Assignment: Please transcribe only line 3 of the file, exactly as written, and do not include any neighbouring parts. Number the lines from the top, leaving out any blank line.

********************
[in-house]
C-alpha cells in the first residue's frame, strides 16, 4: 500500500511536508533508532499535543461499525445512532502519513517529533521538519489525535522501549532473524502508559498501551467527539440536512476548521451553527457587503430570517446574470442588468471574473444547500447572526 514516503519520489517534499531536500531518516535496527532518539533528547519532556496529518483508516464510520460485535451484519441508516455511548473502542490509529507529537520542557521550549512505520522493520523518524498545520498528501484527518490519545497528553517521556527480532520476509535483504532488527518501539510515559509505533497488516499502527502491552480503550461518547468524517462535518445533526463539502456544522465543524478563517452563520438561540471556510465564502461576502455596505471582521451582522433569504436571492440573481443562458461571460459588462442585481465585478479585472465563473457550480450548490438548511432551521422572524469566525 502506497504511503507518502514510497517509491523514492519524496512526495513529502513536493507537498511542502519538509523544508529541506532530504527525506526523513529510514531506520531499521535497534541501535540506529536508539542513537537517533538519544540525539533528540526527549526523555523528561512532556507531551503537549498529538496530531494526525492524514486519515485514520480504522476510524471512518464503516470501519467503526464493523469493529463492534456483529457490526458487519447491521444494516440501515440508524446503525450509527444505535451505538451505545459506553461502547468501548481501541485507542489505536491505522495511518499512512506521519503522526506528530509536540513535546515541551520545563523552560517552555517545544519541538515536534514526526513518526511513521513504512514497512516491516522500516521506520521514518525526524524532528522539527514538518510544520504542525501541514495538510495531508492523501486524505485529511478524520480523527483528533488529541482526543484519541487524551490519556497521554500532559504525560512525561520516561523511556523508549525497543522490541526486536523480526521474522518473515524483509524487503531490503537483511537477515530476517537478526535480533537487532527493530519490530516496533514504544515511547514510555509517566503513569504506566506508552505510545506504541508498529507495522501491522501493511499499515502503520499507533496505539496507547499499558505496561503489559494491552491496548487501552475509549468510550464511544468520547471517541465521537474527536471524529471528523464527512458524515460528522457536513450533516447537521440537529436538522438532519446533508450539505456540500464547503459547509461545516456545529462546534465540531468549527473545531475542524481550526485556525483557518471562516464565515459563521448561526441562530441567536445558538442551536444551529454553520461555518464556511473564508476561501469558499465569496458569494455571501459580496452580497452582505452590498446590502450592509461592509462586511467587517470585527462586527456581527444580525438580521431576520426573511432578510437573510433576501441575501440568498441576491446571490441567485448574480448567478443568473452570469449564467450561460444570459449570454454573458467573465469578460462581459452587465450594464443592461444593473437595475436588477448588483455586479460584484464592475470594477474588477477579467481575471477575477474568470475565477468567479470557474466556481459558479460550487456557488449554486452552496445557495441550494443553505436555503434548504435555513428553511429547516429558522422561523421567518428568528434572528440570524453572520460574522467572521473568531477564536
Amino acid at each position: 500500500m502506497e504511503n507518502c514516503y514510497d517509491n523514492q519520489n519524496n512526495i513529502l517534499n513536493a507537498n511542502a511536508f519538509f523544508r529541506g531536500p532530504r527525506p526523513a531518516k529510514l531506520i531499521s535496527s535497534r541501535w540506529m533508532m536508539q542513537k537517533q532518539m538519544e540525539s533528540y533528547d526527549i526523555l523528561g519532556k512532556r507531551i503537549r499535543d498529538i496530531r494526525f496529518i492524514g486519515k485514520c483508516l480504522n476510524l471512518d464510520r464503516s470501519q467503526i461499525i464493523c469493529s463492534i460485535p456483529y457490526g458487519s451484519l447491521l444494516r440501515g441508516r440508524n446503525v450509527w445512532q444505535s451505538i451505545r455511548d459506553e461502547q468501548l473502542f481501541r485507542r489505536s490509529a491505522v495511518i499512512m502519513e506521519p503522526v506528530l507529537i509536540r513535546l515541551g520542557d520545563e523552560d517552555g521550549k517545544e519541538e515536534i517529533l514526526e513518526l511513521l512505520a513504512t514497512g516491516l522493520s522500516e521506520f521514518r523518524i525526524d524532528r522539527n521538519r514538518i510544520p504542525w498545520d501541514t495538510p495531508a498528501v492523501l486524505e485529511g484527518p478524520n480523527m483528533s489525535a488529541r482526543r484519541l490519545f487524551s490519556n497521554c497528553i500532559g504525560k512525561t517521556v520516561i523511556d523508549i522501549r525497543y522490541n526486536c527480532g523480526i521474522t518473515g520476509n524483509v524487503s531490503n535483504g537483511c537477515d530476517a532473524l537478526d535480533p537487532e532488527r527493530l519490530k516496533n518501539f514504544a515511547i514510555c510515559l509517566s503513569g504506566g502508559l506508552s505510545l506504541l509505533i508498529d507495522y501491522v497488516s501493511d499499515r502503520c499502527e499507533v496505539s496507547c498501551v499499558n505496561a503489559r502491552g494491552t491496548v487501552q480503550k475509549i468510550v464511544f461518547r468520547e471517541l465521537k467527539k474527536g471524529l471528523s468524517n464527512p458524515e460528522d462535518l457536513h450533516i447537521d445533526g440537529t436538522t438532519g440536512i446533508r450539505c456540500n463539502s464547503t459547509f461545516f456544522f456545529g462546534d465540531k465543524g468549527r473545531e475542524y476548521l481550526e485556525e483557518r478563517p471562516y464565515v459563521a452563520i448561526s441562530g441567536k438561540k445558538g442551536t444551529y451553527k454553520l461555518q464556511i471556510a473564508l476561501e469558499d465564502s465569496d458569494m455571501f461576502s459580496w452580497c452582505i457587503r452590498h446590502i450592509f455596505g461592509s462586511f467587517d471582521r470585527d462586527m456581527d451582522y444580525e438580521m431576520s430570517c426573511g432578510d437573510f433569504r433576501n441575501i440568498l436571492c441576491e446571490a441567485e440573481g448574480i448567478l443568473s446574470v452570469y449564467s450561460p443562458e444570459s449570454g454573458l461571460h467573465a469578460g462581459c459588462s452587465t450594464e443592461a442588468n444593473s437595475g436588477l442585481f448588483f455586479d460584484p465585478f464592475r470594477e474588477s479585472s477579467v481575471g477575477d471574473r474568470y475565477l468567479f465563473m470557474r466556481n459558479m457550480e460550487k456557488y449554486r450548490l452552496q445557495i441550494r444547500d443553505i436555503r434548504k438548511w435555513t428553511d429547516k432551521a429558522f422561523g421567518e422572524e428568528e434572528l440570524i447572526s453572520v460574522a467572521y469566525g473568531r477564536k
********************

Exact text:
Amino acid at each position: 500500500m502506497e504511503n507518502c514516503y514510497d517509491n523514492q519520489n519524496n512526495i513529502l517534499n513536493a507537498n511542502a511536508f519538509f523544508r529541506g531536500p532530504r527525506p526523513a531518516k529510514l531506520i531499521s535496527s535497534r541501535w540506529m533508532m536508539q542513537k537517533q532518539m538519544e540525539s533528540y533528547d526527549i526523555l523528561g519532556k512532556r507531551i503537549r499535543d498529538i496530531r494526525f496529518i492524514g486519515k485514520c483508516l480504522n476510524l471512518d464510520r464503516s470501519q467503526i461499525i464493523c469493529s463492534i460485535p456483529y457490526g458487519s451484519l447491521l444494516r440501515g441508516r440508524n446503525v450509527w445512532q444505535s451505538i451505545r455511548d459506553e461502547q468501548l473502542f481501541r485507542r489505536s490509529a491505522v495511518i499512512m502519513e506521519p503522526v506528530l507529537i509536540r513535546l515541551g520542557d520545563e523552560d517552555g521550549k517545544e519541538e515536534i517529533l514526526e513518526l511513521l512505520a513504512t514497512g516491516l522493520s522500516e521506520f521514518r523518524i525526524d524532528r522539527n521538519r514538518i510544520p504542525w498545520d501541514t495538510p495531508a498528501v492523501l486524505e485529511g484527518p478524520n480523527m483528533s489525535a488529541r482526543r484519541l490519545f487524551s490519556n497521554c497528553i500532559g504525560k512525561t517521556v520516561i523511556d523508549i522501549r525497543y522490541n526486536c527480532g523480526i521474522t518473515g520476509n524483509v524487503s531490503n535483504g537483511c537477515d530476517a532473524l537478526d535480533p537487532e532488527r527493530l519490530k516496533n518501539f514504544a515511547i514510555c510515559l509517566s503513569g504506566g502508559l506508552s505510545l506504541l509505533i508498529d507495522y501491522v497488516s501493511d499499515r502503520c499502527e499507533v496505539s496507547c498501551v499499558n505496561a503489559r502491552g494491552t491496548v487501552q480503550k475509549i468510550v464511544f461518547r468520547e471517541l465521537k467527539k474527536g471524529l471528523s468524517n464527512p458524515e460528522d462535518l457536513h450533516i447537521d445533526g440537529t436538522t438532519g440536512i446533508r450539505c456540500n463539502s464547503t459547509f461545516f456544522f456545529g462546534d465540531k465543524g468549527r473545531e475542524y476548521l481550526e485556525e483557518r478563517p471562516y464565515v459563521a452563520i448561526s441562530g441567536k438561540k445558538g442551536t444551529y451553527k454553520l461555518q464556511i471556510a473564508l476561501e469558499d465564502s465569496d458569494m455571501f461576502s459580496w452580497c452582505i457587503r452590498h446590502i450592509f455596505g461592509s462586511f467587517d471582521r470585527d462586527m456581527d451582522y444580525e438580521m431576520s430570517c426573511g432578510d437573510f433569504r433576501n441575501i440568498l436571492c441576491e446571490a441567485e440573481g448574480i448567478l443568473s446574470v452570469y449564467s450561460p443562458e444570459s449570454g454573458l461571460h467573465a469578460g462581459c459588462s452587465t450594464e443592461a442588468n444593473s437595475g436588477l442585481f448588483f455586479d460584484p465585478f464592475r470594477e474588477s479585472s477579467v481575471g477575477d471574473r474568470y475565477l468567479f465563473m470557474r466556481n459558479m457550480e460550487k456557488y449554486r450548490l452552496q445557495i441550494r444547500d443553505i436555503r434548504k438548511w435555513t428553511d429547516k432551521a429558522f422561523g421567518e422572524e428568528e434572528l440570524i447572526s453572520v460574522a467572521y469566525g473568531r477564536k